In May, Domain Associates, New Enterprise Associates and others bet $146 million that former executives of cancer-drug company Pharmion Corp., which sold for $2.9 billion last year, will repeat that success with newly formed Clovis Oncology. Also participating were Pharmion investors Aberdare Ventures, Abingworth Management, ProQuest Investments and Versant Ventures, and newcomer Frazier Healthcare Ventures. Like Pharmion – which raised $145 million in venture capital and convertible debt before going public in 2003 – Clovis will acquire cancer therapies, develop them through to regulatory approval in the U.S. and Europe, and market them.

#3 Small Bone Innovations Inc., New York – $108 million

The orthopedic device company, founded in 2004, has developed a portfolio of products for thumb, hand, wrist, elbow, foot and ankle surgeries. The STAR Ankle total joint replacement system, one of Small Bone’s flagship products, received Food and Drug Administration clearance in May. The $108 million Series D round, which closed in April, included new investors The Family Office of Bahrain, Goldman Sachs & Co., Khazanah Nasional Brhd. and Malaysian Technology Development Corp. and existing investors 3i Group, Axiom Venture Partners, NGN Capital, TGap Ventures and Trevi Health Ventures. Executives told VentureWire they expect Small Bone to reach profitability in 12 months, and unlike many medical device companies which become acquisition targets, could grow into a full-fledged company in its own right.

#4 (Tied) A123 Systems Inc., Watertown, Mass. – $100 million

The electric-car battery maker’s initial public offering last month captured investors’ imagination – and wallets – with a vision of a future where power is stored intelligently and deployed efficiently in a world of lower carbon emission. Before the IPO, A123 Systems gathered $100 million in Series F funding in June from investors Gururaj Deshpande, General Electric Co., North Bridge Venture Partners and Qualcomm Inc. A123 also received a $249.1 million grant from the U.S. Department of Energy grant, the second-biggest awarded as part of a $2.4 billion program to start up a domestic battery industry. The company, which has a deal to supply Chrysler Group LLC with batteries for planned electric vehicles and hybrids, is said to be in the late stages of negotiations for another DOE loan worth as much as $235 million.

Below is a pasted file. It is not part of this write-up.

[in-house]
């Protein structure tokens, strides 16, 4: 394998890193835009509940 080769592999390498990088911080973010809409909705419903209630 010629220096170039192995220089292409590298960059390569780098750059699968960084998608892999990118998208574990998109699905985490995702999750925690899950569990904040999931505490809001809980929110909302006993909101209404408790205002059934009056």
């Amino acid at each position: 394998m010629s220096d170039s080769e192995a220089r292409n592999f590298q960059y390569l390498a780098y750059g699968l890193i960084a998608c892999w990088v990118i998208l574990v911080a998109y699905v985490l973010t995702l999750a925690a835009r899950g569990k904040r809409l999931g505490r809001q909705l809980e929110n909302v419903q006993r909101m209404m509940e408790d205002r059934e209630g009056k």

#4. (Tied) Facebook Inc., Palo Alto, Calif. – $100 million

Facebook recently reached an important milestone for an Internet company, becoming cash-flow positive as it also grabbed its 300 millionth member. Will an IPO be coming soon? Executives won’t say, but the company’s investors are counting on a spectacular exit at some point given how much money they’ve invested over the years. One of the newest investors is Digital Sky Technologies, a Russian Internet investor that put $100 million into Facebook in July while also paying another $100 million to buy out shares of any selling employees.

#4 (Tied) Open Range Communications Inc., Greenwood Village, Colo. – $100 million

One Equity Partners committed $100 million to Open Range at the start of the year to help it roll out wireless broadband and Internet services in rural America by the end of the year. The deal followed a $267 million loan from the U.S. Department of Agriculture’s Rural Development Utilities Program. Founded in 2004, Greenwood Village, Colo.-based Open Range hopes to reach more than six million Americans in 546 underserved and rural communities across the U.S. lacking access to traditional DSL or cable broadband service providers. Open Range plans to use WiMAX technology to enable access to its planned wireless service with a simple plug-in device.

#4 (Tied) Twitter Inc., San Francisco – $100 million

At a $1 billion valuation, Twitter’s $100 million fourth round proved the Web messaging company is here to stay, at least longer than some thought. The funding came from some unlikely sources, including T. Rowe Price Group, better known for its retirement funds than venture capital investing, Morgan Stanley, which invested from its asset management business, and Insight Venture Partners, a growth-equity investor that doesn’t typically put money in pre-revenue companies. Other investors in Twitter include Benchmark Capital, Institutional Venture Partners, Spark Capital and Union Square Ventures, which didn’t reinvest in the latest round reportedly because the deal priced the firm out. Now the pressure will be on for Twitter to live up to the hype.”